Decades ago, my uncle Keola Beamer wrote my favorite lines to his song “The Beauty of Mauna Kea.”

The song provided comfort when I was away in college and deeply missing home. When I reached the phrase, “now to any land you roam, she will be with you, if you love her like I do,” my gut would tremor, my eyes would tear up, and I would feel the connection with my home and our precious Mauna Kea.

This love my uncle sang of was active, visceral, and endless. It is an articulation of a deep and profound realization of thanks for the beauty and majesty of a mountain and the life she has provided for hundreds of generations.

My grandmother Nona Beamer discusses in her album “The Golden Lehua Tree,” how Mauna Kea was like “a Kahu,” a family guardian, and a “strong reminder to us to stand firm in our beliefs,” — “like a kupuna a Hawaiian elder who was a part of our family.”

Lone demonstrator holds a Hawaiian flag near the summit of Mauna Kea as hundreds of protestors lined the road down at the visitor's center. 24 june 2015. photograph Cory Lum/Civil Beat

A lone demonstrator holds a Hawaiian flag near the summit of Mauna Kea as hundreds of protestors lined the road down at the visitor’s center in June.

Cory Lum/Civil Beat

I recall these passages to convey the deep feelings of aloha and kinship many kanaka have with Mauna Kea. It is my honest attempt to express the intergenerational aloha and relationships we have and continue to hold with Mauna Kea.

From this perspective, it is difficult for me to see Mauna Kea as anything less than “kapu” or what we call in English — sacred. She is the embodiment and the genesis for the love and stories of my family, she has formed the very soil and coalesced the fresh waters that feed us. She is the place we laid my kupuna to rest. She is what the Bible refers to as “holy ground.” She is majestic, she is precious. It is difficult to express in English because the richer Hawaiian term “kapu” does not have a full translation in the English language.

Our ancestors intimately understood and deified natural systems because they gave us life. In our time of climate crisis, our world would benefit from reckoning with our relationships with ecosystems. Mauna Kea deserves to be cared for with the reverence a person of Jewish faith has for Mount Sinai, or a conservationist would have for the Swiss Alps, or simply put like my grandmother had for Mauna Kea.

After 50 years of utter mismanagement by the University of Hawaii, the same system that many of us love and cherish — we demand better leadership. The singular focus to expand one industry and perspective on Mauna Kea has hurt us all. At present the density and sprawl of the existing 13 astronomy facilities on Mauna Kea (some of which are unused) is unacceptable.

We need to rethink the composition, structure and requirements of the entire Board of Regents.

Unkept promises to begin decommission before building the TMT are salt in the wounds. Consider that even former Hawaii County Mayor Herbert Matayoshi (1974-1984) wanted a cap of six telescopes. There are 13 telescope facilities now, with TMT proposed to be 18 stories tall and positioned on one of the few remaining un-developed plateaus. It cannot be the 14th.

UH leadership has failed. Leadership has failed our Kiaʻi by being complicit in arresting kupuna and forcing people to sacrifice so much to conduct non-violent direct action for justice. They have failed TMT by applying for a permit without the “free, prior and informed consent” of Hawaiians. They have failed Mauna Kea because for 50 years they could have truly shared the mountain.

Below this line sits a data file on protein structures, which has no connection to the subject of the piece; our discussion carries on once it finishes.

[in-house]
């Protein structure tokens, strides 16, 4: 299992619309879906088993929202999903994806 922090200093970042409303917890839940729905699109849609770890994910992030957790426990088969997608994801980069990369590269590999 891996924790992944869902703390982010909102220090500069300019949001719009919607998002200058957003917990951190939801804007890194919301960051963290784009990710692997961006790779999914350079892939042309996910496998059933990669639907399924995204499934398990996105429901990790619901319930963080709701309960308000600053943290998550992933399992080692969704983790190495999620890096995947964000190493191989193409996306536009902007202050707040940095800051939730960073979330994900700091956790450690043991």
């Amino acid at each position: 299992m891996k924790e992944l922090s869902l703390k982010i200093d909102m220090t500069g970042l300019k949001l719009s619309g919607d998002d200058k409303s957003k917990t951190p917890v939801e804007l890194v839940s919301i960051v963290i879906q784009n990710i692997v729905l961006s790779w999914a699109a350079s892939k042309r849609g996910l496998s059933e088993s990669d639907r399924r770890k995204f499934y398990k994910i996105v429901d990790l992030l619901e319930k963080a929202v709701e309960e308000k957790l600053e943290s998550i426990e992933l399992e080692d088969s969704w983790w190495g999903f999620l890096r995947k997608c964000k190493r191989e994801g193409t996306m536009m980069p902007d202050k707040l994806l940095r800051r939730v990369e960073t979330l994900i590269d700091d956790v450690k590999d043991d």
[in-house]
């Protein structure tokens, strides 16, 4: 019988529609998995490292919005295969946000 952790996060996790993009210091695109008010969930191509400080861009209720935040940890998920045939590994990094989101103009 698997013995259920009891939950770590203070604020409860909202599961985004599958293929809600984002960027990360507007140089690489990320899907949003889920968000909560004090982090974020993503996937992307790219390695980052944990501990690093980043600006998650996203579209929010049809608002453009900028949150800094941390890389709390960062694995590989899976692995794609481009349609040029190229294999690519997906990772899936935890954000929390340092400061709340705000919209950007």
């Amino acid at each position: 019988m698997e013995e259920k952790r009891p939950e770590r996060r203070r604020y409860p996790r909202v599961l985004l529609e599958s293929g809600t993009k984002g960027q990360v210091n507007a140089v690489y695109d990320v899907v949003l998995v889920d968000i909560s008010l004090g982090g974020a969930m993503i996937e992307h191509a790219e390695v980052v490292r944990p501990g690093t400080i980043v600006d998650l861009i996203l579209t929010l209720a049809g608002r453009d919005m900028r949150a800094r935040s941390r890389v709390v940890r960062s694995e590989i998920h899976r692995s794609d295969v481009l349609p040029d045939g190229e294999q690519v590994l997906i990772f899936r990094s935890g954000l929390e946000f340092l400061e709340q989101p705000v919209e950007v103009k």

What if they had established programs to reforest and steward Mauna Kea? What if they learned from generations of cultural practitioners? What if they empowered Hawaiian leadership of Mauna Kea? Or what if they had balanced seats for Hawaiian educators on the board to complement those who represent other interests?

At this point, we need to rethink the composition, structure and requirements of the entire Board of Regents. We need future university leadership to never bring our islands into such a quagmire. We need balanced leadership.

Given the last 50 days — the Puʻuhonua, the outpouring of courage and aloha, the police and National Guard — I am certain our Hawaii will never be the same. It’s impossible to go back to a time where there was no development on Mauna Kea, and equally impossible to persist in marginalizing community voices through dismissal, intimidation, or coercion.

We have reached a tipping point, a rare moment that comes perhaps once every few generations. We see clearly our past for its glory and failures while we stand shoulder to shoulder with fearlessness and a strong political will to bring about systemic change.

It is a time for leadership and follow-ship with courage and humility. It is a time of inclusion and ally-ship. It is a time for Kapu Aloha and Aloha Aina. Our time is now.

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About the Author

  • Kamana Beamer
    Kamanamaikalani Beamer is an associate professor at the Kamakakūokalani Center for Hawaiian Studies in the Hui ‘Āina Momona Program at the University of Hawaii Manoa with a joint appointment in the Richardson School of Law and the Hawai‘inuiākea School of Hawaiian Knowledge. In 2013 he was confirmed to a four-year appointment on Hawaii’s State Commission on Water Resource Management and was reconfirmed in 2017 for an additional four-year term.